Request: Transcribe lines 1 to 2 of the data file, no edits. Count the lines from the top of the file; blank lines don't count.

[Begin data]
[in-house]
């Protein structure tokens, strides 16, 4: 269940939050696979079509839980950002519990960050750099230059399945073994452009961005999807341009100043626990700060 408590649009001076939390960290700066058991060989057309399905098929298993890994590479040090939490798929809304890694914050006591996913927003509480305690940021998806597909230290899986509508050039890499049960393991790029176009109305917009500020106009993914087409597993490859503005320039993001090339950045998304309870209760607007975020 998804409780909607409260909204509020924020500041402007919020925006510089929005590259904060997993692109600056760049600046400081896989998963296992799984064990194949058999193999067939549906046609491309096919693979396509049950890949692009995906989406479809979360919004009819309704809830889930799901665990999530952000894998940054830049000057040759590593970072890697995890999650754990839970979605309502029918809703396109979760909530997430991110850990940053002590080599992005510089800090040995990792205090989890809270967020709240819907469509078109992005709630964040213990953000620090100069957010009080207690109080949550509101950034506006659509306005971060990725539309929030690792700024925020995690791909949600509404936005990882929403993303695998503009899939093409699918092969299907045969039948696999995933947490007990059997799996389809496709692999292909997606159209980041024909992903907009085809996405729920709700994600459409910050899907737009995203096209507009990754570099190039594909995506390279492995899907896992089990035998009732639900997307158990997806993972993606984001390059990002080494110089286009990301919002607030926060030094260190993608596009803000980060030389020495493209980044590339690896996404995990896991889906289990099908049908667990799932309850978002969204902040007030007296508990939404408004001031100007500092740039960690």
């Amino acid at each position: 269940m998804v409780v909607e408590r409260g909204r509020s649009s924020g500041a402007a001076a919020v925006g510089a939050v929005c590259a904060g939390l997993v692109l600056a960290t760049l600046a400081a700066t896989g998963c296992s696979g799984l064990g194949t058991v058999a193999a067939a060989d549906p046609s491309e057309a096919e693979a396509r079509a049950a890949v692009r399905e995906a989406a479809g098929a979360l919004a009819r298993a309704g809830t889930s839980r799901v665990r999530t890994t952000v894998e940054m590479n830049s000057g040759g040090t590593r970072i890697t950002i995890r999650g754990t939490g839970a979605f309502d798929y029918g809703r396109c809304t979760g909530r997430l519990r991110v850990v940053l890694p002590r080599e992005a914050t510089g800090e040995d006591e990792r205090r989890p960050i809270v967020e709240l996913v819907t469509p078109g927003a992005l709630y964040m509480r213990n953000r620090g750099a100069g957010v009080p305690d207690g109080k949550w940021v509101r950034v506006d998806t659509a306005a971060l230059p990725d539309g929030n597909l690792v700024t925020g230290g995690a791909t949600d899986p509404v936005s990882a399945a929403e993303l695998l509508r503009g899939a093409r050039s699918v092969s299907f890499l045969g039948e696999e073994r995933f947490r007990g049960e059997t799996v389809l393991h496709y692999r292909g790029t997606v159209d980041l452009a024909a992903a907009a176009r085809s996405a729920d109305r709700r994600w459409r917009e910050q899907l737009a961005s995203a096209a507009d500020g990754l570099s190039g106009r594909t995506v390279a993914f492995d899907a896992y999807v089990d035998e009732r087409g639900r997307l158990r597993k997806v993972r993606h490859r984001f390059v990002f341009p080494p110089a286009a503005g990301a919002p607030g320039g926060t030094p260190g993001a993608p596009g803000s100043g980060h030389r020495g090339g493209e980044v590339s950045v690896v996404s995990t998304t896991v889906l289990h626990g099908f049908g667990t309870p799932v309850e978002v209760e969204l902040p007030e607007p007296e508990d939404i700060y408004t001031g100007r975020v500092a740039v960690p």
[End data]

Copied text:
[in-house]
């Protein structure tokens, strides 16, 4: 269940939050696979079509839980950002519990960050750099230059399945073994452009961005999807341009100043626990700060 408590649009001076939390960290700066058991060989057309399905098929298993890994590479040090939490798929809304890694914050006591996913927003509480305690940021998806597909230290899986509508050039890499049960393991790029176009109305917009500020106009993914087409597993490859503005320039993001090339950045998304309870209760607007975020 998804409780909607409260909204509020924020500041402007919020925006510089929005590259904060997993692109600056760049600046400081896989998963296992799984064990194949058999193999067939549906046609491309096919693979396509049950890949692009995906989406479809979360919004009819309704809830889930799901665990999530952000894998940054830049000057040759590593970072890697995890999650754990839970979605309502029918809703396109979760909530997430991110850990940053002590080599992005510089800090040995990792205090989890809270967020709240819907469509078109992005709630964040213990953000620090100069957010009080207690109080949550509101950034506006659509306005971060990725539309929030690792700024925020995690791909949600509404936005990882929403993303695998503009899939093409699918092969299907045969039948696999995933947490007990059997799996389809496709692999292909997606159209980041024909992903907009085809996405729920709700994600459409910050899907737009995203096209507009990754570099190039594909995506390279492995899907896992089990035998009732639900997307158990997806993972993606984001390059990002080494110089286009990301919002607030926060030094260190993608596009803000980060030389020495493209980044590339690896996404995990896991889906289990099908049908667990799932309850978002969204902040007030007296508990939404408004001031100007500092740039960690």